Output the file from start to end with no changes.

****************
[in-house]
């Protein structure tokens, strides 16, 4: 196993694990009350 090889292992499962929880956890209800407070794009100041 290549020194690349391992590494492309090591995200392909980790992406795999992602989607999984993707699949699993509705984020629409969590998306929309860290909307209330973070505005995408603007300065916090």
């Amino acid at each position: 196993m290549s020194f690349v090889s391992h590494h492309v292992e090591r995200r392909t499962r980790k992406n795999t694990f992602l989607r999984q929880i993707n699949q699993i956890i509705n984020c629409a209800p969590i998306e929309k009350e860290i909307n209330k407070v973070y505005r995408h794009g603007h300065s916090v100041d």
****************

[in-house]
């Protein structure tokens, strides 16, 4: 196993694990009350 090889292992499962929880956890209800407070794009100041 290549020194690349391992590494492309090591995200392909980790992406795999992602989607999984993707699949699993509705984020629409969590998306929309860290909307209330973070505005995408603007300065916090």
């Amino acid at each position: 196993m290549s020194f690349v090889s391992h590494h492309v292992e090591r995200r392909t499962r980790k992406n795999t694990f992602l989607r999984q929880i993707n699949q699993i956890i509705n984020c629409a209800p969590i998306e929309k009350e860290i909307n209330k407070v973070y505005r995408h794009g603007h300065s916090v100041d």